Choosing your mantra

Mantra recitation is a powerful tool used to focus the mind and replaces the endless, internal chatter of our thoughts. They have been used for thousands of years in both Indian and Tibetan spiritual practices. The literal translation of the Sanskrit word mantra is "mind vehicle;" broken into two parts –– the root, man, meaning “mind,” and suffix -tra meaning “tool.”

In western culture, a mantra is understood to be an intention or positive affirmation such as “I believe in myself.” Mantras consist of several syllables, usually written in Sanskrit or Tibetan, and are typically recited in conjunction with a particular meditative practice or deity. On the surface, mantras provide a virtuous object to focus the mind. On a deeper level, mantras help practitioners achieve insight to the nature of consciousness by offering a particular ‘energy and knowingness.’

In Tibetan Buddhism, mantras are a way of calling on a deity and the sounds of the mantra are said to manifest the perfect embodiment of the deity called upon. The following mantras are the ones most commonly practiced in Tibetan Buddhism. There is no requirement to be Buddhist to use these mantras in your daily practice; they are available to anyone who chooses to use them.  

Modern Mantras

Western-style aspirations for use anytime throughout the day.

Loving Kindness & Compassion

“May all beings be happy and be free from suffering”

 “With an open-mind and open-heary, I radiate tranquility”

"May I be filled with love, kindness, and radiate compassion"

General Wellness

“I will choose to be happy and love myself today”

 “I am [Brave, Bold, Fearless, Worthy, Talented, Intelligent, Grateful]”

“I will continue to be authentic and honor my truth”

To Combat Anxiety & Depression

“I will not worry about things I cannot control”

“I will observe my thoughts without judging them”

“I breathe in relaxation and breathe out tension”

Ancient Mantras of Tibet

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Pronounced: Om man-ee pad-me hung
Boddhisattva of Compassion– also known as Chenrezig (Tibetan) or Avalokitesvara (Sanskrit)

One of the most powerful mantras for attaining enlightenment. This mantra is the most commonly used mantra in Tibet and is believed to be the most powerful mantras for attaining enlightenment because it said to embody all of the Buddha’s teachings. It can be used anytime to cultivate compassion  and help alleviate all forms of suffering.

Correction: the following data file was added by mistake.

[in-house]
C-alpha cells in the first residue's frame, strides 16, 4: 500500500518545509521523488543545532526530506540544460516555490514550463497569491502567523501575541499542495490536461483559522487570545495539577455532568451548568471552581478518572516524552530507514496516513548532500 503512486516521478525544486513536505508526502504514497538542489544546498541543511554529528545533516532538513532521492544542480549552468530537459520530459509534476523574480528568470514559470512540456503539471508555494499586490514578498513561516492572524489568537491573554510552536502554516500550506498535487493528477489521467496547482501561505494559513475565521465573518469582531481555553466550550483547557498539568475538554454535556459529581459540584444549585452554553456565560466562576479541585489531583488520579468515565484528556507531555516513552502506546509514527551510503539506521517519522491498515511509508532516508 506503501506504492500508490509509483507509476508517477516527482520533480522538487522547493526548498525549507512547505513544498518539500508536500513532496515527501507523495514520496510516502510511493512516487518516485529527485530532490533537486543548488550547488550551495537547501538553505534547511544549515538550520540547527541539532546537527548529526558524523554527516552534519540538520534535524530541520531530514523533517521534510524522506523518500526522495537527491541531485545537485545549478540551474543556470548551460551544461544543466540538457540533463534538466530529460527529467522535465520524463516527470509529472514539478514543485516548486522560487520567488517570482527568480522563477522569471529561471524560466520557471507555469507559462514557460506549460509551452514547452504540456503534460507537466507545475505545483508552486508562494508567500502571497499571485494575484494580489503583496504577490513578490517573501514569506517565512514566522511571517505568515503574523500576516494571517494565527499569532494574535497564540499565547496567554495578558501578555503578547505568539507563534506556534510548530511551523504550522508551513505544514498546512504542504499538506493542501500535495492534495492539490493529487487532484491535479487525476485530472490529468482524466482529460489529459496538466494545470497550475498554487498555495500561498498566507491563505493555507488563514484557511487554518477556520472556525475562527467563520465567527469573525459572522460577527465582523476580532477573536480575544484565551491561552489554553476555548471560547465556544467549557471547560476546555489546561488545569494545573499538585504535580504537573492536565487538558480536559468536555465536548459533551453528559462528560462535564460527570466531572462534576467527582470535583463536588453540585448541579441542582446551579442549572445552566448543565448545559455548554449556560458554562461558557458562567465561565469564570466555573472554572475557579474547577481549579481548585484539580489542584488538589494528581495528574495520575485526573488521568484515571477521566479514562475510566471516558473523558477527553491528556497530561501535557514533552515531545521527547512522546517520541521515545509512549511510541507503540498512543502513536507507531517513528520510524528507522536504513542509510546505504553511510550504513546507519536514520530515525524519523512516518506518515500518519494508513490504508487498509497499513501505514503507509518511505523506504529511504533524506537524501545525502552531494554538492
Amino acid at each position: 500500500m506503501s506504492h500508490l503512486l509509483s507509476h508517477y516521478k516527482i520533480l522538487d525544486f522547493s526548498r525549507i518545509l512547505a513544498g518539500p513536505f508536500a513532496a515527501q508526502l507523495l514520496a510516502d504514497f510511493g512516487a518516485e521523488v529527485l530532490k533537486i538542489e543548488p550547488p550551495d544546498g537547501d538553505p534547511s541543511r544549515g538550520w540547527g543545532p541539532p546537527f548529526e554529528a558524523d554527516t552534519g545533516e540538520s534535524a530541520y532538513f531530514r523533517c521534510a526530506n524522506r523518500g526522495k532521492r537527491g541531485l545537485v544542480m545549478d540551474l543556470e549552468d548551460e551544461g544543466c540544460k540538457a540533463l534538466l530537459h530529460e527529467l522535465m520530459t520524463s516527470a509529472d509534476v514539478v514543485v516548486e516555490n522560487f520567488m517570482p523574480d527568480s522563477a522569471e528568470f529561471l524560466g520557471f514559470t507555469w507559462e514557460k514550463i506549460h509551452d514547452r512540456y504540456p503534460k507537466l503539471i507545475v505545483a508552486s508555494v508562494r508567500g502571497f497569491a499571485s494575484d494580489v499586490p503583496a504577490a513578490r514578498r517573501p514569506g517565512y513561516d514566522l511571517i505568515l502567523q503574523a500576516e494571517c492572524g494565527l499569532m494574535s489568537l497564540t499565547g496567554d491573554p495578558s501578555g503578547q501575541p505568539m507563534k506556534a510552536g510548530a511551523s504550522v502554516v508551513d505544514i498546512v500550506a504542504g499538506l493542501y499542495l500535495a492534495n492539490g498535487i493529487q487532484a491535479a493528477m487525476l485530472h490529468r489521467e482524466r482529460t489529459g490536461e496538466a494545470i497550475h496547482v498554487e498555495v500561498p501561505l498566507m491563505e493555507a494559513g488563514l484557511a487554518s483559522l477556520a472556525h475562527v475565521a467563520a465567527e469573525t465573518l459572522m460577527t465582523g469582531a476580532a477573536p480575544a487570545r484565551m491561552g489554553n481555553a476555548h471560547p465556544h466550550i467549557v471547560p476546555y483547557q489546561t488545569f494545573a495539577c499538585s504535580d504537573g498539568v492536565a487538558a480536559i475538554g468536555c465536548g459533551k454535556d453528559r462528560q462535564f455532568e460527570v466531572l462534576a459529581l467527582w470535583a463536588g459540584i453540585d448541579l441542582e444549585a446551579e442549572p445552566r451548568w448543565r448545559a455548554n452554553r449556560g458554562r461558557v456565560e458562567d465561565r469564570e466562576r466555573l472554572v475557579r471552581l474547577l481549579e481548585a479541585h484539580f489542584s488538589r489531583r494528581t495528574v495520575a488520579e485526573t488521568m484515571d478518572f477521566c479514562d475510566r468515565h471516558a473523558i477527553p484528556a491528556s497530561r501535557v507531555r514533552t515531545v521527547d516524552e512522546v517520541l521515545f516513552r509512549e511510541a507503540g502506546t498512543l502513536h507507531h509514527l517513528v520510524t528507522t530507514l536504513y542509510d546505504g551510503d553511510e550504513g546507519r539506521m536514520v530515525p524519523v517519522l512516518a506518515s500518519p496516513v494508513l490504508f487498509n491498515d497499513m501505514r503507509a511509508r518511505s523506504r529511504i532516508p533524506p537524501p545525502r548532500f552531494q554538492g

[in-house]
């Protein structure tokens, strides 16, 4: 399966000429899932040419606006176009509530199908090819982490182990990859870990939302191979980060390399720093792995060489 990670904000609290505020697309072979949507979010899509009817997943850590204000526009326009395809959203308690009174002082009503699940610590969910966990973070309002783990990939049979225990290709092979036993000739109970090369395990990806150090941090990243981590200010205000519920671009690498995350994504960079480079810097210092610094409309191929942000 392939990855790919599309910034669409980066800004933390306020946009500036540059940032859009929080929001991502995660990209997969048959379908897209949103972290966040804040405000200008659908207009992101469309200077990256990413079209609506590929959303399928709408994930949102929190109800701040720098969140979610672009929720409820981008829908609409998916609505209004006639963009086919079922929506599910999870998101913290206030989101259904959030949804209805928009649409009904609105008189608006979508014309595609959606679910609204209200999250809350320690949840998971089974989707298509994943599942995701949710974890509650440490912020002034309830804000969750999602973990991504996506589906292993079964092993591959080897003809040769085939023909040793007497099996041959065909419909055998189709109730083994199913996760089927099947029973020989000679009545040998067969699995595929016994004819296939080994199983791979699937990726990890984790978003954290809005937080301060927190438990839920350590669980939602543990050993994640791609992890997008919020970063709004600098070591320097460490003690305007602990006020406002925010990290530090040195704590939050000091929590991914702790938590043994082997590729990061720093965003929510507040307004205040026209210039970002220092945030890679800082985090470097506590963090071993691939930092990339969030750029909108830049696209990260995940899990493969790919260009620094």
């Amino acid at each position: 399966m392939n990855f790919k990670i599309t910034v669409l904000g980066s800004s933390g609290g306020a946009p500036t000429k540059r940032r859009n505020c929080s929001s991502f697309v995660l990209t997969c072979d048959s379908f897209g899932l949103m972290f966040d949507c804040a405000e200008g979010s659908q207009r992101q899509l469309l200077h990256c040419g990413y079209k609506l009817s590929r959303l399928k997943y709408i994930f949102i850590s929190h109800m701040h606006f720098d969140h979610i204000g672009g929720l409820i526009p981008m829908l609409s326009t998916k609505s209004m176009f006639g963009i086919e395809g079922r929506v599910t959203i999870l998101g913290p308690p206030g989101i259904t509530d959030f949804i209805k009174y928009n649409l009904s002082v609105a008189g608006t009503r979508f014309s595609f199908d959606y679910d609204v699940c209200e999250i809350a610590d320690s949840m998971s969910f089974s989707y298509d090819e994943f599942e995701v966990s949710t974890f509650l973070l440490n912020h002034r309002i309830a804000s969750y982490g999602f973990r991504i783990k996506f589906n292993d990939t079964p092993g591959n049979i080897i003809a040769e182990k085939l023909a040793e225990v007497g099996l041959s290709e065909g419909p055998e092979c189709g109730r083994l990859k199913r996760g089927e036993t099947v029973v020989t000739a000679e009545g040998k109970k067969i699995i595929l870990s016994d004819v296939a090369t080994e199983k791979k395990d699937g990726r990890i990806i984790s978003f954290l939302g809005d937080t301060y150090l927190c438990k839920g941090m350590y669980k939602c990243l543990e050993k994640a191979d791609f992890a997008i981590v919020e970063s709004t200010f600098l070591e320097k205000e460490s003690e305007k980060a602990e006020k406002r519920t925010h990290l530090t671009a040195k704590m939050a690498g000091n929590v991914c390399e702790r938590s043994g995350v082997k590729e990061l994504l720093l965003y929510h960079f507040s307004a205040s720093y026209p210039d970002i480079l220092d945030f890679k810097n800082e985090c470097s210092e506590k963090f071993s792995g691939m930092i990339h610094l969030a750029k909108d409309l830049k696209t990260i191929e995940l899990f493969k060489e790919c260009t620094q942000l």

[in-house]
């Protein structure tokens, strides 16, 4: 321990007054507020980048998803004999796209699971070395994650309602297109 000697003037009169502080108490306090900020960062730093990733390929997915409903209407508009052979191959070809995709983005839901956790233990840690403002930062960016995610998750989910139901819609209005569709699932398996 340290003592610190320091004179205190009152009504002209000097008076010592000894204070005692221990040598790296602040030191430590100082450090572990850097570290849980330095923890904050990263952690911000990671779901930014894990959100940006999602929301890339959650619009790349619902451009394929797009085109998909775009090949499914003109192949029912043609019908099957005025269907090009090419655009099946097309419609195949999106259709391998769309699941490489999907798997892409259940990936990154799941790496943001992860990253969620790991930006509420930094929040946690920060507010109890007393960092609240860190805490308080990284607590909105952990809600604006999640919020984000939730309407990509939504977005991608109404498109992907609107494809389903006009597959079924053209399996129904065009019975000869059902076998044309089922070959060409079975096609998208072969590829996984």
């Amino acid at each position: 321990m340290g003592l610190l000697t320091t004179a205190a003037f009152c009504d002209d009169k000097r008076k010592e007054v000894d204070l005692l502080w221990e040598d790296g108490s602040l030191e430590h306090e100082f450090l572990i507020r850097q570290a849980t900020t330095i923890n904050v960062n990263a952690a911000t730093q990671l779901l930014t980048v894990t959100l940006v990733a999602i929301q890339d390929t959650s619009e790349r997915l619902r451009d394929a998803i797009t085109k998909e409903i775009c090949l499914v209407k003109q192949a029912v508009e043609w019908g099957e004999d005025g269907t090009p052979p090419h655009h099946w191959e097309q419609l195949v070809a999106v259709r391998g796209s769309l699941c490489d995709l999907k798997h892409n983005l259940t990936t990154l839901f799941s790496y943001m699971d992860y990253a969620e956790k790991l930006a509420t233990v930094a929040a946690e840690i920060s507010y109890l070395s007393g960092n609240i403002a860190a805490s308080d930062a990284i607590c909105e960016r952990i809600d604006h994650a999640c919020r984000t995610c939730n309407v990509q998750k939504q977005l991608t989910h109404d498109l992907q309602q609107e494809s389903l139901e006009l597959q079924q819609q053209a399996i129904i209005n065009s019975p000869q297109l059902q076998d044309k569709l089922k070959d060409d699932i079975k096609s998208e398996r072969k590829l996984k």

Gemstones associated with the Boddhisattva of Compassion: Howlite, Quartz, Moonstone

Malas associated with this mantra:
Illumination Mala, Empowerment Mala, &  Mala

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Pronounced: Om tar-eh too-tar-eh too-ray so ha

Female Bodhisattva of Compassion, "The Mother of Liberation"– also known as Green Tara / Jetsun Dolma (Tibetan)

This mantra is believed to offer freedom from mental delusions and destructive emotions such as anger, jealousy, attachment, doubt, and ignorance. She is also associated with nature and the moon.

Gemstones associated with emanations of Tara: Jade, Moss Agate, 

Malas associated with this mantra:
Liberation mala, Unconditional Love mala, & Divine Grace Mala 


Pronounced: Tie-ya-tar, Om beck-and-zay beck-and-zay ma-ha beck-and-zay run-zuh sum-oon-gut-eh so-ha  
Medicine Buddha– for Healing

This mantra is used to alleviate physical or mental afflictions, dispelling ignorance, hatred, and attachment. The Medicine Buddha is often called upon when a loved one is sick or dying. This mantra is also used after the death of a loved one to help them during the transition between death and rebirth. 

Gemstones associated with the Medicine Buddha: Lapis Lazuli, Sapphire, Carnelian  

Malas associated with this mantra:
Conscious Healing mala, Perseverance mala, &  Serenity mala